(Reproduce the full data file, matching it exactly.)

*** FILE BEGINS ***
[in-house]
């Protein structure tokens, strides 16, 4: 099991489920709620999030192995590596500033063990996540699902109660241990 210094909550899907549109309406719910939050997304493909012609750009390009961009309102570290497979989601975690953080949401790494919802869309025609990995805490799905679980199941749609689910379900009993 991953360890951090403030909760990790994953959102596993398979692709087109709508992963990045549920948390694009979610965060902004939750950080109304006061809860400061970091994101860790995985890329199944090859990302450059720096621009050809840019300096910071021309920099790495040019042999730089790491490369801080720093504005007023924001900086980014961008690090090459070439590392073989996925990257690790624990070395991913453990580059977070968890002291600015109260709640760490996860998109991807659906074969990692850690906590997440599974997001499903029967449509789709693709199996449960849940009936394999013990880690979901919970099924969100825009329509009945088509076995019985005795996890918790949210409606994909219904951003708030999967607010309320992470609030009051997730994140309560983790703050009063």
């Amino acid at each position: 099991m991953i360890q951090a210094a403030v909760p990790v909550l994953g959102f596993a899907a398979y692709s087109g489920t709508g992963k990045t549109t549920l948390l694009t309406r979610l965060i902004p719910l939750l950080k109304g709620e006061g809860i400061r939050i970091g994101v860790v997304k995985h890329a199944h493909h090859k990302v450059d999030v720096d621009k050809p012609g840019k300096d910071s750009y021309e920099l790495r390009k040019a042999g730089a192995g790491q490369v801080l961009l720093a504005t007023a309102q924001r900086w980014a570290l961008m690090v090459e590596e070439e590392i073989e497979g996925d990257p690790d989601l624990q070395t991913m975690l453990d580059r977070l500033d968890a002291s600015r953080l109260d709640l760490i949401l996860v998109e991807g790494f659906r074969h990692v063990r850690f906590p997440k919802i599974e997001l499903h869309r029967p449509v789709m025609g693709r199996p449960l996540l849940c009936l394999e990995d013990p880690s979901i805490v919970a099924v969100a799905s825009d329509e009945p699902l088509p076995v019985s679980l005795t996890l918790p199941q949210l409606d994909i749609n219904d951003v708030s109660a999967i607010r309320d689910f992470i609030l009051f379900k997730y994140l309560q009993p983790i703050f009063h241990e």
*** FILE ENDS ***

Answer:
[in-house]
């Protein structure tokens, strides 16, 4: 099991489920709620999030192995590596500033063990996540699902109660241990 210094909550899907549109309406719910939050997304493909012609750009390009961009309102570290497979989601975690953080949401790494919802869309025609990995805490799905679980199941749609689910379900009993 991953360890951090403030909760990790994953959102596993398979692709087109709508992963990045549920948390694009979610965060902004939750950080109304006061809860400061970091994101860790995985890329199944090859990302450059720096621009050809840019300096910071021309920099790495040019042999730089790491490369801080720093504005007023924001900086980014961008690090090459070439590392073989996925990257690790624990070395991913453990580059977070968890002291600015109260709640760490996860998109991807659906074969990692850690906590997440599974997001499903029967449509789709693709199996449960849940009936394999013990880690979901919970099924969100825009329509009945088509076995019985005795996890918790949210409606994909219904951003708030999967607010309320992470609030009051997730994140309560983790703050009063």
């Amino acid at each position: 099991m991953i360890q951090a210094a403030v909760p990790v909550l994953g959102f596993a899907a398979y692709s087109g489920t709508g992963k990045t549109t549920l948390l694009t309406r979610l965060i902004p719910l939750l950080k109304g709620e006061g809860i400061r939050i970091g994101v860790v997304k995985h890329a199944h493909h090859k990302v450059d999030v720096d621009k050809p012609g840019k300096d910071s750009y021309e920099l790495r390009k040019a042999g730089a192995g790491q490369v801080l961009l720093a504005t007023a309102q924001r900086w980014a570290l961008m690090v090459e590596e070439e590392i073989e497979g996925d990257p690790d989601l624990q070395t991913m975690l453990d580059r977070l500033d968890a002291s600015r953080l109260d709640l760490i949401l996860v998109e991807g790494f659906r074969h990692v063990r850690f906590p997440k919802i599974e997001l499903h869309r029967p449509v789709m025609g693709r199996p449960l996540l849940c009936l394999e990995d013990p880690s979901i805490v919970a099924v969100a799905s825009d329509e009945p699902l088509p076995v019985s679980l005795t996890l918790p199941q949210l409606d994909i749609n219904d951003v708030s109660a999967i607010r309320d689910f992470i609030l009051f379900k997730y994140l309560q009993p983790i703050f009063h241990e």